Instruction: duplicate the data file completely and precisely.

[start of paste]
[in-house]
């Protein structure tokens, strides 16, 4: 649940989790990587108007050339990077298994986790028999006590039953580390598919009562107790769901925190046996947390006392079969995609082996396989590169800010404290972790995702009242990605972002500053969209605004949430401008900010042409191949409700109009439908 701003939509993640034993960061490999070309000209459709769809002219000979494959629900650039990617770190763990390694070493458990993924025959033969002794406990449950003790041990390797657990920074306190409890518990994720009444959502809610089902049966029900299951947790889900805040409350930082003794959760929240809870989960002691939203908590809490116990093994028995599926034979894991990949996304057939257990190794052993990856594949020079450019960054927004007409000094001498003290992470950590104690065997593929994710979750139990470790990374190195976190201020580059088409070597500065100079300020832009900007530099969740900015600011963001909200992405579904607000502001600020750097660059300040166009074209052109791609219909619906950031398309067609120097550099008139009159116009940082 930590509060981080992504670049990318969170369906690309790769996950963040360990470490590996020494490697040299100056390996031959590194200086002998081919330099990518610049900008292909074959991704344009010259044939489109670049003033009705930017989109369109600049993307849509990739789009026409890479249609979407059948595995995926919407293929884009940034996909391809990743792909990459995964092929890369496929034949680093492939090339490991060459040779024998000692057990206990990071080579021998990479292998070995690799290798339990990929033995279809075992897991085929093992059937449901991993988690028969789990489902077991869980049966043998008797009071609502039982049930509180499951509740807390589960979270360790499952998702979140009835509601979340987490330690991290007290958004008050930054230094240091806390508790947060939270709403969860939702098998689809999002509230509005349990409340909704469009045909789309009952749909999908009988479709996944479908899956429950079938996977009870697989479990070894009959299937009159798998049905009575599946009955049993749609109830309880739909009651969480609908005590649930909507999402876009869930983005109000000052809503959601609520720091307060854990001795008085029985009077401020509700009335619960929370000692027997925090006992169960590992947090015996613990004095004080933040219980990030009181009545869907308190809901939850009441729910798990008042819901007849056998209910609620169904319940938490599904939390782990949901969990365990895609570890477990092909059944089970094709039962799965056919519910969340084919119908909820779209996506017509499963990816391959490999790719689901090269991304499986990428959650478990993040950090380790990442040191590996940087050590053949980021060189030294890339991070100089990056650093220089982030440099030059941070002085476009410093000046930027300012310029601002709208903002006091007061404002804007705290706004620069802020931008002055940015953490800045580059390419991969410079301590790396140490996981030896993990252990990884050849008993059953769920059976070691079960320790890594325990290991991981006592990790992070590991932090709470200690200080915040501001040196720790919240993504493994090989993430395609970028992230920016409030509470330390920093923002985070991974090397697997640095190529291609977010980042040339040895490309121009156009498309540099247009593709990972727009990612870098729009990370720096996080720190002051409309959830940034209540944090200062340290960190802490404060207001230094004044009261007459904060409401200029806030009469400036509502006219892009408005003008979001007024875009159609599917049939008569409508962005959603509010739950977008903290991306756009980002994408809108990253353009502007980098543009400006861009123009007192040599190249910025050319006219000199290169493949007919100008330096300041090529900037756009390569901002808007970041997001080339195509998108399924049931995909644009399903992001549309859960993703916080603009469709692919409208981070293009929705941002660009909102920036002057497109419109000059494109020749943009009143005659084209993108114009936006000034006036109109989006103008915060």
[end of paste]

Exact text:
[in-house]
């Protein structure tokens, strides 16, 4: 649940989790990587108007050339990077298994986790028999006590039953580390598919009562107790769901925190046996947390006392079969995609082996396989590169800010404290972790995702009242990605972002500053969209605004949430401008900010042409191949409700109009439908 701003939509993640034993960061490999070309000209459709769809002219000979494959629900650039990617770190763990390694070493458990993924025959033969002794406990449950003790041990390797657990920074306190409890518990994720009444959502809610089902049966029900299951947790889900805040409350930082003794959760929240809870989960002691939203908590809490116990093994028995599926034979894991990949996304057939257990190794052993990856594949020079450019960054927004007409000094001498003290992470950590104690065997593929994710979750139990470790990374190195976190201020580059088409070597500065100079300020832009900007530099969740900015600011963001909200992405579904607000502001600020750097660059300040166009074209052109791609219909619906950031398309067609120097550099008139009159116009940082 930590509060981080992504670049990318969170369906690309790769996950963040360990470490590996020494490697040299100056390996031959590194200086002998081919330099990518610049900008292909074959991704344009010259044939489109670049003033009705930017989109369109600049993307849509990739789009026409890479249609979407059948595995995926919407293929884009940034996909391809990743792909990459995964092929890369496929034949680093492939090339490991060459040779024998000692057990206990990071080579021998990479292998070995690799290798339990990929033995279809075992897991085929093992059937449901991993988690028969789990489902077991869980049966043998008797009071609502039982049930509180499951509740807390589960979270360790499952998702979140009835509601979340987490330690991290007290958004008050930054230094240091806390508790947060939270709403969860939702098998689809999002509230509005349990409340909704469009045909789309009952749909999908009988479709996944479908899956429950079938996977009870697989479990070894009959299937009159798998049905009575599946009955049993749609109830309880739909009651969480609908005590649930909507999402876009869930983005109000000052809503959601609520720091307060854990001795008085029985009077401020509700009335619960929370000692027997925090006992169960590992947090015996613990004095004080933040219980990030009181009545869907308190809901939850009441729910798990008042819901007849056998209910609620169904319940938490599904939390782990949901969990365990895609570890477990092909059944089970094709039962799965056919519910969340084919119908909820779209996506017509499963990816391959490999790719689901090269991304499986990428959650478990993040950090380790990442040191590996940087050590053949980021060189030294890339991070100089990056650093220089982030440099030059941070002085476009410093000046930027300012310029601002709208903002006091007061404002804007705290706004620069802020931008002055940015953490800045580059390419991969410079301590790396140490996981030896993990252990990884050849008993059953769920059976070691079960320790890594325990290991991981006592990790992070590991932090709470200690200080915040501001040196720790919240993504493994090989993430395609970028992230920016409030509470330390920093923002985070991974090397697997640095190529291609977010980042040339040895490309121009156009498309540099247009593709990972727009990612870098729009990370720096996080720190002051409309959830940034209540944090200062340290960190802490404060207001230094004044009261007459904060409401200029806030009469400036509502006219892009408005003008979001007024875009159609599917049939008569409508962005959603509010739950977008903290991306756009980002994408809108990253353009502007980098543009400006861009123009007192040599190249910025050319006219000199290169493949007919100008330096300041090529900037756009390569901002808007970041997001080339195509998108399924049931995909644009399903992001549309859960993703916080603009469709692919409208981070293009929705941002660009909102920036002057497109419109000059494109020749943009009143005659084209993108114009936006000034006036109109989006103008915060």